With the proliferation of legalized marijuana in states across the country, production of baked foods made with cannabis, hemp and CBD — also known as “edibles”— are on the rise.

BEMA kicked off its annual convention, being held June 17-21 in Vail, Colorado, with a panel of edibles producers, legal counsel, and a vertically integrated cannabis company discussing the biggest issues facing this category as it gains popularity and market share. In fact, Bill Bogot, partner, Fox Rothschild, indicated that the latest projections estimate sales for edible marijuana products could near $30 billion by 2023.

The primary consideration for edibles producers is that marijuana is still illegal on the federal level; that makes compliance at the state level a critical factor. And when the laws vary from state-to-state, compliance and repeatability are challenging, especially if a company is producing in more than one state.

“One of the biggest issues facing the baking industry in terms of cannabis is the federal and municipal regulatory uncertainty surrounding that space,” said Corey Ravelson, northeast operations manager, 4Front Ventures, Phoenix.

Peggy Moore, founder and chief executive officer, Denver-based Love’s Oven, noted that because marijuana is still illegal federally, the bakery must remain diligent to comply with all the state and local regulations.

“We’re also really focused on bringing in those components of federal guidance,” she said.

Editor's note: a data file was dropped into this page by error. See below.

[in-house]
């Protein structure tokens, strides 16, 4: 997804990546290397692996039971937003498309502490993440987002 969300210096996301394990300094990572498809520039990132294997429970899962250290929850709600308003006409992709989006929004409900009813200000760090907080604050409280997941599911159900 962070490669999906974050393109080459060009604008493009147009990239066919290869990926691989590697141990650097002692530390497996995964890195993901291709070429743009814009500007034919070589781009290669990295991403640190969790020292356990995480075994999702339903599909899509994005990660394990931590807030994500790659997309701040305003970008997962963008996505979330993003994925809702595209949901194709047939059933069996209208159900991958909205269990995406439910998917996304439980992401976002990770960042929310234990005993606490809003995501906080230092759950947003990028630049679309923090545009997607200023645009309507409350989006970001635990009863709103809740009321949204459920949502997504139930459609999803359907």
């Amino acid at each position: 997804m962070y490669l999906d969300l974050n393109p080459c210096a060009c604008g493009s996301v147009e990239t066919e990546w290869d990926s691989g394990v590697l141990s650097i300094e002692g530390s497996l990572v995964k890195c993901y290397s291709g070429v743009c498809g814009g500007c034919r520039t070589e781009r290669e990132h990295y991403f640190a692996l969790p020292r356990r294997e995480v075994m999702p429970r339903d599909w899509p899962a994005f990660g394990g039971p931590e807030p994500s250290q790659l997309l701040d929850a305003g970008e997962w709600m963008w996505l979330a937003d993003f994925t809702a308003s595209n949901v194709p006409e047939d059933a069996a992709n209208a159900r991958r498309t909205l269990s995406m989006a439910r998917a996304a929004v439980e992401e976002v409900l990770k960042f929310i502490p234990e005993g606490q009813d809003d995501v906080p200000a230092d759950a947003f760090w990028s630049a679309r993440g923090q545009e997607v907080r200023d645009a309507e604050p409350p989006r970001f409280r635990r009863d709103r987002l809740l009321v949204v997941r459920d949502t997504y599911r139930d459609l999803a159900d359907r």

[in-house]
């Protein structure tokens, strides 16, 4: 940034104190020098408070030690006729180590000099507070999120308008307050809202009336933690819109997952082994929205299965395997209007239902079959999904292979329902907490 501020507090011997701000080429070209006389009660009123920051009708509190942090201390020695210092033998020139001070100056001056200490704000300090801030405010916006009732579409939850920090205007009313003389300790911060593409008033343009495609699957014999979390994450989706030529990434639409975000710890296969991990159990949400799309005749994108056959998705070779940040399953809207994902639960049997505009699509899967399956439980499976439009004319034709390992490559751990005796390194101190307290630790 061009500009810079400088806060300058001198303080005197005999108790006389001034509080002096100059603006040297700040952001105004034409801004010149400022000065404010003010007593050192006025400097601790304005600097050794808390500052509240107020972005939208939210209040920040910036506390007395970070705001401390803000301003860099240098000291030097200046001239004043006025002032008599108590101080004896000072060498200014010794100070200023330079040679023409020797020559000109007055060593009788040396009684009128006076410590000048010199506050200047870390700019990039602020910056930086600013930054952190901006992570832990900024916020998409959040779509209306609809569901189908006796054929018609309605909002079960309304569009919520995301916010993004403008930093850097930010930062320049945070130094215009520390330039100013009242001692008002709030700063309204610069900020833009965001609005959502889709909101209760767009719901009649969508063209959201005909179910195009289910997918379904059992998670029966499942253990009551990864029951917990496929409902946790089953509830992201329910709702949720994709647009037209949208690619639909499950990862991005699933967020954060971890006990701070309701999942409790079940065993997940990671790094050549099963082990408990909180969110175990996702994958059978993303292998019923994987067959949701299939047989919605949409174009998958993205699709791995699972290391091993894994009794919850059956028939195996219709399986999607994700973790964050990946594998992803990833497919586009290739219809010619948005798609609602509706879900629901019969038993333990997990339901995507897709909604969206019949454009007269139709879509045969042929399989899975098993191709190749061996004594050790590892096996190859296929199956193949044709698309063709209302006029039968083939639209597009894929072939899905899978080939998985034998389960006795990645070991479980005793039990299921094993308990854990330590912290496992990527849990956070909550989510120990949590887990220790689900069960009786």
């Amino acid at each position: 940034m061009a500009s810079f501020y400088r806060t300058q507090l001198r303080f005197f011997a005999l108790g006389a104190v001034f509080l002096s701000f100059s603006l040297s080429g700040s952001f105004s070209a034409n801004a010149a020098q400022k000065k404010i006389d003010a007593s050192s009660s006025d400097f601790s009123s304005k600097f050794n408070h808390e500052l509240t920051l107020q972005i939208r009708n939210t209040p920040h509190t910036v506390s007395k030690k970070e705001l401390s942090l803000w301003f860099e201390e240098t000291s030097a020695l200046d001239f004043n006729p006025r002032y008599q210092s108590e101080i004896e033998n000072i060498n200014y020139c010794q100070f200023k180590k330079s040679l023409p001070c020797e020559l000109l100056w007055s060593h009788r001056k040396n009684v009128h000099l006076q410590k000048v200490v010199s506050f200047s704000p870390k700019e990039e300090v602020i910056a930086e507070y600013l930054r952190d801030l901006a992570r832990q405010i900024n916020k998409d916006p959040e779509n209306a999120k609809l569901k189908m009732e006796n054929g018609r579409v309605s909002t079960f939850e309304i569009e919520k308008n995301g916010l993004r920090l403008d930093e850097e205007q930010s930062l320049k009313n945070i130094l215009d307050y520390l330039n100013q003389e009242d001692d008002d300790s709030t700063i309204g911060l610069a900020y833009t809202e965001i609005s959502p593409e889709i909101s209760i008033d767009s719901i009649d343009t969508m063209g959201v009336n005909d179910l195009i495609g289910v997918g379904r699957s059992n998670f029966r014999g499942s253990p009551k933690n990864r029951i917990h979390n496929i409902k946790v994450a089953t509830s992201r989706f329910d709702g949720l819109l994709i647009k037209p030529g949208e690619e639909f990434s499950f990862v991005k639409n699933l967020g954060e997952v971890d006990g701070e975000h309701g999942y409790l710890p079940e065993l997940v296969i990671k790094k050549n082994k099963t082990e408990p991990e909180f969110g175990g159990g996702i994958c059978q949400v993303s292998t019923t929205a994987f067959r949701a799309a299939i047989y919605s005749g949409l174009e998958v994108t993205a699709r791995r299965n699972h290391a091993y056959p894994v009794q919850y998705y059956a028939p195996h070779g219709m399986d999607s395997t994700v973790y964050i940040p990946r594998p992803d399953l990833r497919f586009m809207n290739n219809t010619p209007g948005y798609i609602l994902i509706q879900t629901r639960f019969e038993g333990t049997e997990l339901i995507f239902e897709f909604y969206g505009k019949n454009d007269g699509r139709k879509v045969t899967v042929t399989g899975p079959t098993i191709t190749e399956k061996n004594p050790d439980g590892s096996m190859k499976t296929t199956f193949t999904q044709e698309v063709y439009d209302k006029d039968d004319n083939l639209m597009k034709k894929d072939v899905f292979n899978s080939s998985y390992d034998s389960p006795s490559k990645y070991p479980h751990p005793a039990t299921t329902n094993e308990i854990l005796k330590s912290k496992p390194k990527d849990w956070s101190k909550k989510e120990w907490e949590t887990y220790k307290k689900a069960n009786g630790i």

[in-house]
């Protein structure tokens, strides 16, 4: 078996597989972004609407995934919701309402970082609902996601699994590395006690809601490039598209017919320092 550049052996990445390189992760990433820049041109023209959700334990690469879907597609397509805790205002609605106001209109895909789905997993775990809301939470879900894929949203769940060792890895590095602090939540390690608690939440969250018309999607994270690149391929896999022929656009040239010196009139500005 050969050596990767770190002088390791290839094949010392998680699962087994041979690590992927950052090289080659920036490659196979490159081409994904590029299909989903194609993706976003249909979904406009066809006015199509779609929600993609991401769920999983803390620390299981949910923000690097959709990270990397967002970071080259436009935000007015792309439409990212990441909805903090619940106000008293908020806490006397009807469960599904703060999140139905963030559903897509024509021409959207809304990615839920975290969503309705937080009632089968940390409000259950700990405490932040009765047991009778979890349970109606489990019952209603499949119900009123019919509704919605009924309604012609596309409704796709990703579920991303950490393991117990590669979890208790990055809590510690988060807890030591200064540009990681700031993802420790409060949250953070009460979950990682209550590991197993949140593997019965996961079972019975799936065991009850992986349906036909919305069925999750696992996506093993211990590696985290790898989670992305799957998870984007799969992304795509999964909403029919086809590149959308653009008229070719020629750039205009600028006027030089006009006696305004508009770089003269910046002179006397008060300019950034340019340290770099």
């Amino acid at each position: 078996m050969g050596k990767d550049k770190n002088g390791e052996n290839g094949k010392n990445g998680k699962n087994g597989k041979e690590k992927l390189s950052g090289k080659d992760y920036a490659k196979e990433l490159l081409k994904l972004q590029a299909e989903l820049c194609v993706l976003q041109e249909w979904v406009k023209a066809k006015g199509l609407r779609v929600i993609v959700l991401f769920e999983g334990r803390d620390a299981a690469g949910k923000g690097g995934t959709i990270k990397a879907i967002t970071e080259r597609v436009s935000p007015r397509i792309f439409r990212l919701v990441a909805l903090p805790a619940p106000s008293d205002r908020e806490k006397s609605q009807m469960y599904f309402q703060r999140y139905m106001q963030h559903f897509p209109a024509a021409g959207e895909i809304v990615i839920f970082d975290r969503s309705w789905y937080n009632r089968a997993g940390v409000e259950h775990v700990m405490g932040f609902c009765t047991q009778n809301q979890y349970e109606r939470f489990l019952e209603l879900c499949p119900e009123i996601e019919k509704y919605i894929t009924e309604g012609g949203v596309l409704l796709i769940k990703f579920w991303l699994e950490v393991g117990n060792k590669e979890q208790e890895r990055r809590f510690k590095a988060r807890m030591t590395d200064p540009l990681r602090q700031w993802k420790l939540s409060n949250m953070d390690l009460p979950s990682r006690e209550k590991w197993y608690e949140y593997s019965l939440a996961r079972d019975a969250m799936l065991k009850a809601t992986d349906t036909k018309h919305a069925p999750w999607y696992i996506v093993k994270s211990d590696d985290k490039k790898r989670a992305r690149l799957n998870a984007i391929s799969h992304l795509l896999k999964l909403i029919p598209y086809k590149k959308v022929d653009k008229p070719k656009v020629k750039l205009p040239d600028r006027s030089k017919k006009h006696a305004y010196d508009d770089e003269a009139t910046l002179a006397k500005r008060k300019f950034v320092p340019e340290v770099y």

This leads to another issue, which is labeling and packaging.

“At Sweet Grass, we have to navigate a lot of challenges, but at the top of my list would be packaging, scalability and navigating the regulatory environment,” said Lauren Finesilver, director of production and executive chef, Sweet Grass Kitchen, Denver.

Packaging can be a complicated area for edibles producers.

“Each state that we operate in has different regulations regarding packaging,” Ravelson said. However, the company has begun automating its packaging using flowwrapping equipment.

At Sweet Grass, Finesilver identified this as a big challenge because all its products require child-resistant packaging.

“That’s an area of production where we can grow as we scale our business up,” she said.

In Love’s Oven’s 8,500-square-foot facility, a large portion is dedicated to packaging in addition to kitchen space, warehousing and extraction lab. The company produces roughly 10,000 packages of infused baked foods per week.

“In Colorado, as well as other states, all cannabis products have to be marked with a universal symbol,” Moore said. “In the baking space, we needed to find a unique solution.”

The bakery currently uses an edible printer for its labeling.

Sweet Grass uses a custom-designed laser printer for its labeling. It took about a year to design and develop.

“Those are big expenses, but they’re necessary evils in this space,” Moore added.

During the BEMA convention, these producers had an opportunity to connect with equipment manufacturers, ingredient suppliers and other allieds to find solutions to these challenges and more. On June 19, all baker guests will participate in BEMA Connect, an event designed to bring bakers and suppliers together to identify these types of processing challenges and opportunities.